It seems as though Urban Farming is one of those things that more and more people are catching on to. A few years ago, when I would talk to people in our community about our chickens and bees and all of the veggie beds we were building, more often than not I would be looked at either in confusion or as though we had officially lost our minds. Now though, I regularly hear, “I want to do that!” or “I have a big garden, too!” or “Oh, I would love to have chickens but I didn’t think we could in the city!” Maybe it’s just because we’re in Santa Fe and it can be a bit crunchy here, but since our little plot was featured in the Homegrown NM Kitchen Garden and Coop Tour last summer, I choose to believe it is because more and more people are seeing the benefits of producing their own food.
So, what are the benefits of urban farming?
Urban Farming Reduces Food Miles
In the United States, the average meal travels ~1,500 miles to reach our plates while producing your own fruits and veggies, eggs, honey and goats milk allows for your meals to come from right outside your door. Not only is the nutritional value of your food then left intact, but the carbon footprint of the meal is next to zero. Plus, it really is true that food you’ve produced yourself tastes better than anything you could purchase in a grocery store.
Urban Farming Encourages Healthy, Seasonal Eating
If you harvest it in June, you’ll eat it in June. Fresh food is the best food. Preserved food (in the way of jams, sauces or dehydrated treats) is the second best. Out of necessity, we (humans on this planet) ate this way for countless years and we can re-adapt our habits back to a more seasonal way of eating. No, it won’t be as convenient and it will take practice and time to break our habits, but if it’s better for the environment and our pallets, then it’s worth a shot, right?
Urban Farming Reduces Food Waste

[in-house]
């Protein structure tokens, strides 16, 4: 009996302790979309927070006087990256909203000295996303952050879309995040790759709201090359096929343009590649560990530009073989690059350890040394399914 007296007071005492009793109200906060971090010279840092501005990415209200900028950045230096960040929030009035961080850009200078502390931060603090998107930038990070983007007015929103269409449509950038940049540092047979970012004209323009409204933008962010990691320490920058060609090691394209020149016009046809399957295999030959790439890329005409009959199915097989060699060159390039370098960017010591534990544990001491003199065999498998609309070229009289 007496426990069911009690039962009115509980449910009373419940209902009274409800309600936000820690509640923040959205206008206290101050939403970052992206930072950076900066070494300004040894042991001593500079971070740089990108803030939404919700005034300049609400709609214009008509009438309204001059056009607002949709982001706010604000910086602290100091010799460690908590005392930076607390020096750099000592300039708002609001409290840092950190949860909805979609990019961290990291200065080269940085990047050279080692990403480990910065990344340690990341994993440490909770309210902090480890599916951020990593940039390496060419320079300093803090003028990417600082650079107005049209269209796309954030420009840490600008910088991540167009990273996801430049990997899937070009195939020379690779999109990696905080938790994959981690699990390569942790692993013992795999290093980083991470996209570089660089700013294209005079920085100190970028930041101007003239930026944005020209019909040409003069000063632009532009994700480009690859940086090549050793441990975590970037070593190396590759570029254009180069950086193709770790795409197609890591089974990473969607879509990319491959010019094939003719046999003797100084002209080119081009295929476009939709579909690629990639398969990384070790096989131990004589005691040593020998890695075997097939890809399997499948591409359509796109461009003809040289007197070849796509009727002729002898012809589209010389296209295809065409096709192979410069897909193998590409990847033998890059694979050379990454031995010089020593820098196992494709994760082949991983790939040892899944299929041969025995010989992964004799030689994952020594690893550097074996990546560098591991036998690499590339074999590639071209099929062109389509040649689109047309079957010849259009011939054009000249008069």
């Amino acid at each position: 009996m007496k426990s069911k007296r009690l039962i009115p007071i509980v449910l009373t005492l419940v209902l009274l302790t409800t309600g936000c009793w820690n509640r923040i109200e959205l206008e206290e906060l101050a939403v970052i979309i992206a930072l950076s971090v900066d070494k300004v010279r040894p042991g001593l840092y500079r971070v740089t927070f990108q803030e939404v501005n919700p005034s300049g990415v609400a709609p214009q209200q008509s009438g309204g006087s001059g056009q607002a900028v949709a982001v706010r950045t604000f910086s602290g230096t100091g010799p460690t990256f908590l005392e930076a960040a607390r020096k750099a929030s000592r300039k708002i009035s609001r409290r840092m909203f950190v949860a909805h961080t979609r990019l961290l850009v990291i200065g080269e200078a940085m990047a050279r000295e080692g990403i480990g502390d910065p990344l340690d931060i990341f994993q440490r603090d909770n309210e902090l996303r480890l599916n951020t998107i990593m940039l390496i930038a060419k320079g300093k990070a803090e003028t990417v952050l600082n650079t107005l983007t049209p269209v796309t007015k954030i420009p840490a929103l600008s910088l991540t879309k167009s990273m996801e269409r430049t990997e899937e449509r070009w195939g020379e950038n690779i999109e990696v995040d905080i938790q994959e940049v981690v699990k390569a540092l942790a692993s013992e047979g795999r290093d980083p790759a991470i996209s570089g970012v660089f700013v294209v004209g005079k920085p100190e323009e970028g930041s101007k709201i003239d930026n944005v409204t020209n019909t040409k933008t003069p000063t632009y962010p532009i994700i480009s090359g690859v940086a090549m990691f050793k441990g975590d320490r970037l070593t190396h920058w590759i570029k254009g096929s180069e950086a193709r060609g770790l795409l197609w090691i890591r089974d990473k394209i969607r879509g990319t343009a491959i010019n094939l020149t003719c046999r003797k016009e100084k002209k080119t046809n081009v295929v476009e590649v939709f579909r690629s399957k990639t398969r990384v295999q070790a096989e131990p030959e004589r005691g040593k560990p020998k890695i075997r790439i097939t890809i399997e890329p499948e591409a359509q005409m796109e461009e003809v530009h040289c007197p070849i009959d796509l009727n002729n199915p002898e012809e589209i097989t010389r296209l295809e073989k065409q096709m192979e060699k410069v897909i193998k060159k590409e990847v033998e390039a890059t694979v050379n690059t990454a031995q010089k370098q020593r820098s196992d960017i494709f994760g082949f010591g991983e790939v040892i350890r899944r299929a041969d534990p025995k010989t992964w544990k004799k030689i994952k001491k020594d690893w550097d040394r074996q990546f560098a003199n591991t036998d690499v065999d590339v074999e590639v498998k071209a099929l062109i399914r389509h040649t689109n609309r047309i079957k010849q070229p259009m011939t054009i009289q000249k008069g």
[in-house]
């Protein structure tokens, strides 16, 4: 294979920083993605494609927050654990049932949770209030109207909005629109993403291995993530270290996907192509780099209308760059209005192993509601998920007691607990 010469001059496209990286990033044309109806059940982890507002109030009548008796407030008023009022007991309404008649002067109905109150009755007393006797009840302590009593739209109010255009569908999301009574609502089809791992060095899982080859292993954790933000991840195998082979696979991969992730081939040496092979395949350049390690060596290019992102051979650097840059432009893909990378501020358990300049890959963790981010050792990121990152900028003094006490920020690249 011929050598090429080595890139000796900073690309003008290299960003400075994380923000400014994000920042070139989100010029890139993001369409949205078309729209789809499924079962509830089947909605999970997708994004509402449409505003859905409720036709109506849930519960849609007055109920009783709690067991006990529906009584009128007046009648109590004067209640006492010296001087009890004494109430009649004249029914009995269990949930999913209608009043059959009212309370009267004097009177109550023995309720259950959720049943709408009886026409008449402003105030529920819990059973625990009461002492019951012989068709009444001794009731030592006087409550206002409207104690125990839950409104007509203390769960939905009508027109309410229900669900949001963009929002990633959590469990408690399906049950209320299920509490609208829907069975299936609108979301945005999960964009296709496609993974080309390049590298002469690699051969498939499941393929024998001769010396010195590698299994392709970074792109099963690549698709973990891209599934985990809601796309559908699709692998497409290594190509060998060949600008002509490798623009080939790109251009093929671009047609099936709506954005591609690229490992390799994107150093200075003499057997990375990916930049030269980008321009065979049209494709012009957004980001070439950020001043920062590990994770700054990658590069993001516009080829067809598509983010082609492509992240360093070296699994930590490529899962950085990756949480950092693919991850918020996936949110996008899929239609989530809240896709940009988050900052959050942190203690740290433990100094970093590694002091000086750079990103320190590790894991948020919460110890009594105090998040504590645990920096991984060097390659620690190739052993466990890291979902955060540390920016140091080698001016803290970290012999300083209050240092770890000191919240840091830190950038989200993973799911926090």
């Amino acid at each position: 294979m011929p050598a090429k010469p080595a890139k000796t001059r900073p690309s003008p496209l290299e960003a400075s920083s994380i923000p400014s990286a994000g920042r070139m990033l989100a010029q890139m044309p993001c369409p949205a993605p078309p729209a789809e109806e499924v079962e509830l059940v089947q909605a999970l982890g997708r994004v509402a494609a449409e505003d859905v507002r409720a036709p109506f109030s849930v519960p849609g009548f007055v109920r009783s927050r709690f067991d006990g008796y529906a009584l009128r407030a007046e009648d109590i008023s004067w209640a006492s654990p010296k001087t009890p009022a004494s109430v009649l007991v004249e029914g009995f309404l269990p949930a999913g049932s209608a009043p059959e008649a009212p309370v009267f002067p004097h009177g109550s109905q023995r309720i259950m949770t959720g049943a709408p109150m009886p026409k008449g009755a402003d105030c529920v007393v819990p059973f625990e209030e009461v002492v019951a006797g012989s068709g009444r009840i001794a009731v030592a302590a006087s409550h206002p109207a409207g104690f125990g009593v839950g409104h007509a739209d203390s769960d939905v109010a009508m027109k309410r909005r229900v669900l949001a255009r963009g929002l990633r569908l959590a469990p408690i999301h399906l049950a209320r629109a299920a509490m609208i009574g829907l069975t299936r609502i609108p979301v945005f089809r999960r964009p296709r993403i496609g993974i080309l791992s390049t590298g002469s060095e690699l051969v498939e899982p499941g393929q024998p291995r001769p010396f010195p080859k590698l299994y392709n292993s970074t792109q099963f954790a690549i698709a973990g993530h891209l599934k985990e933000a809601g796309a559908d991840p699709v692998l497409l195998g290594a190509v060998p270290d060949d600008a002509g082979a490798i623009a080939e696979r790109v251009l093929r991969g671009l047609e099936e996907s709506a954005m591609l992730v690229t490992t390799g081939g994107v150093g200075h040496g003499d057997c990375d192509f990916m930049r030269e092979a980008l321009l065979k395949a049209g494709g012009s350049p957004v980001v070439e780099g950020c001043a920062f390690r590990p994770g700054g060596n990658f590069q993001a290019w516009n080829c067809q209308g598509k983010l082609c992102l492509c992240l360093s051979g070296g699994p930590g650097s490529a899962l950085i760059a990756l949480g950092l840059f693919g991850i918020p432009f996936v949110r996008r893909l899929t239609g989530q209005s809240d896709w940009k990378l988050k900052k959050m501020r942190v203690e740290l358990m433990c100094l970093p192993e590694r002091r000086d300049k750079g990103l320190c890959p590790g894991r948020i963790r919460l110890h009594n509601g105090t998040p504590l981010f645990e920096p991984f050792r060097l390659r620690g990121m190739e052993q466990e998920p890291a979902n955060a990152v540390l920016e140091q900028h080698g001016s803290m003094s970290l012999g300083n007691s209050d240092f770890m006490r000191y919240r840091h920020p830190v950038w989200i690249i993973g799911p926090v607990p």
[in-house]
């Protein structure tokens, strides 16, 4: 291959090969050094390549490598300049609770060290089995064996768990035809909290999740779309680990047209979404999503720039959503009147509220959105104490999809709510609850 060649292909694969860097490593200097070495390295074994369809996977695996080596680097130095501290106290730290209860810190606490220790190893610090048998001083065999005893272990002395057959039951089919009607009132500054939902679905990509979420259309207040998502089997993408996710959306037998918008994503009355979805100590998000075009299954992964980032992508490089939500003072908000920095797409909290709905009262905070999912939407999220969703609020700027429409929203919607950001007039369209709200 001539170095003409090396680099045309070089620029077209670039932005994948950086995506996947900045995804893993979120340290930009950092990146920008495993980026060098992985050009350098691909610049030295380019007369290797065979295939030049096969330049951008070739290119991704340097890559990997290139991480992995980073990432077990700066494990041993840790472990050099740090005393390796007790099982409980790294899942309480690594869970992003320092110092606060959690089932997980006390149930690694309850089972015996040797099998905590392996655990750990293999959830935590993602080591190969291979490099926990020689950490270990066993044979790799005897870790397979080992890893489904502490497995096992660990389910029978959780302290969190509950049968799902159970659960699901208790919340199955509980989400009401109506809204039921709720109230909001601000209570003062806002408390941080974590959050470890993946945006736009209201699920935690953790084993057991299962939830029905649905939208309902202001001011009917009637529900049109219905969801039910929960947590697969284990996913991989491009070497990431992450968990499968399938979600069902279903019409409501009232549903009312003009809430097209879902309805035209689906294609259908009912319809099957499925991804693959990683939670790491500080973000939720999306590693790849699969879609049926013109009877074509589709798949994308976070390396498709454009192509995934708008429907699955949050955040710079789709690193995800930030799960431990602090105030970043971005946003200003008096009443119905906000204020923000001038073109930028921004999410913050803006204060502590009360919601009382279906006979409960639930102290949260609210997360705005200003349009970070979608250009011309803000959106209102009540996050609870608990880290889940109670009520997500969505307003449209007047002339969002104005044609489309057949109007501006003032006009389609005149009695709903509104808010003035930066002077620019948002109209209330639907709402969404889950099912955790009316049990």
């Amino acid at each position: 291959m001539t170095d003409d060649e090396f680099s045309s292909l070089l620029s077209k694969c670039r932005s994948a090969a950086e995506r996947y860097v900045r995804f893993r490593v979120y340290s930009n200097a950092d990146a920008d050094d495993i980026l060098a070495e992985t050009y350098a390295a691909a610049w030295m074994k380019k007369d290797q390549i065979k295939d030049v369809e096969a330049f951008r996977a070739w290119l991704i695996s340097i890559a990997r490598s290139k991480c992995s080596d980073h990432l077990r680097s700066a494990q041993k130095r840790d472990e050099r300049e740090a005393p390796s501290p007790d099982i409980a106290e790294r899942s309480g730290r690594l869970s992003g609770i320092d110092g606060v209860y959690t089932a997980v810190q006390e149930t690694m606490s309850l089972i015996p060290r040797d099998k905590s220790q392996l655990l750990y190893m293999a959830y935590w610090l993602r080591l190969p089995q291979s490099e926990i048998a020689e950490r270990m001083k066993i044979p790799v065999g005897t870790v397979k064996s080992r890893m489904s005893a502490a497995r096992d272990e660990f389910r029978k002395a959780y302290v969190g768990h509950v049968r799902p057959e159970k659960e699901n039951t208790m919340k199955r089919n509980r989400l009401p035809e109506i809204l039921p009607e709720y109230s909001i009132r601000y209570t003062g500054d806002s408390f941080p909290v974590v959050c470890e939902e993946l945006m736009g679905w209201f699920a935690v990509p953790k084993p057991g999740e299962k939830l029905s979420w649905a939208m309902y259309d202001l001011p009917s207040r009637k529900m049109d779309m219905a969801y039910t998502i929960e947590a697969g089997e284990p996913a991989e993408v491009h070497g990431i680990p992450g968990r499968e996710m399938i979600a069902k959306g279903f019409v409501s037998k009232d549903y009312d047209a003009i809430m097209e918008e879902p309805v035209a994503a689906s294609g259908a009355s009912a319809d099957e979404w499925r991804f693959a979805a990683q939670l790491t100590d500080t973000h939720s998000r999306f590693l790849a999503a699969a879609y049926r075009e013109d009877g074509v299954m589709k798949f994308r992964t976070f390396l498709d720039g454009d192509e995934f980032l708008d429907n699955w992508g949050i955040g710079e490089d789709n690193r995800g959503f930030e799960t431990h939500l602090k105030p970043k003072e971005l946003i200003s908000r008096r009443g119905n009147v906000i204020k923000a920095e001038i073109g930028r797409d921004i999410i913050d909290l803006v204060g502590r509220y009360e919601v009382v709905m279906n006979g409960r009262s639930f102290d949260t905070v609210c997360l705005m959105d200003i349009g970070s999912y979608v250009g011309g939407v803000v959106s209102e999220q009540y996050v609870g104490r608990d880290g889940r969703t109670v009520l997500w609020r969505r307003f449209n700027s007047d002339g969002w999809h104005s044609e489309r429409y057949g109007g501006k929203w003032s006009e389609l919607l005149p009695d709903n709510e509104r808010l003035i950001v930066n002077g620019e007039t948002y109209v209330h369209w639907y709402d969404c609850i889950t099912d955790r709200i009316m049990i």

If you grow kale, you’ll eat kale. If you grow apples, you’ll eat apples. If you raise chickens, you will eat eggs (lots of them). Yes, you can purchase the same foods and you might even eat them, but chances are that you will throw away at least 1/3 of all the food you purchase. Sometimes it goes bad in the fridge before you even have a chance to cook it up, sometimes it’s the leftovers that get tossed. However, if you produce a good portion of the food you eat, your chances of wasting it go down because you have worked very hard to get it and, as mentioned above, it will taste better, therefore encouraging you to eat it all!
Urban Farming Saves Money
Food is expensive and one might argue that it always has been. However, with the droughts affecting many areas and floods affecting others, we’ve all seen the news reports and experienced the sticker shock at the grocery store. Meats, dairy, fruits and veggies are either slowly going up each season or they’re skyrocketing from year to year. While it is very challenging to be fully self-sustainable in an urban setting, growing a bit of your own food and gathering all of your own eggs will save you lots of money in the long run.
Urban Farming Encourages Exercise & Fresh Air
Too often most of us can be found on our couches in front of the TV or in our offices behind a computer. While starting an urban farm won’t stop that entirely, it can encourage (er…force) you to step away from the screen and out into the fresh air to care for your plants and animals. Weeding, hauling soil and cleaning the chicken coop are hard work! It may not be exercise in the “traditional” sense, but I’d much rather break a sweat while producing something I can eat later than by running on a treadmill, wouldn’t you?
Urban Farming Creates Mini Oasis’
Greening our cities is something that local governments are beginning to realize is very important and they (we) are spending millions of dollars to put in parks and gardens where greenery was torn out and replaced with asphalt two decades ago. Green areas reduce urban temperatures and encourage a diverse ecology. Additionally, individuals are finding that adding a few plants or trees or a patch of (drought tolerant) grass not only improves their view of the city beyond their balcony/terrace/rooftop/front porch/urban lot, but it also improves their moods. I mean really, is it possible to be unhappy with your toes in the grass or sitting beneath a huge shade tree or while smelling the flowers or watching the bees? Right.
The truth is, if you are passionate about your current urban farm or planning/hoping to start one, all of the benefits will always outweigh the challenges. This urban farming journey of ours was not planned, it was just an evolution of sorts, and I truly would not have it any other way.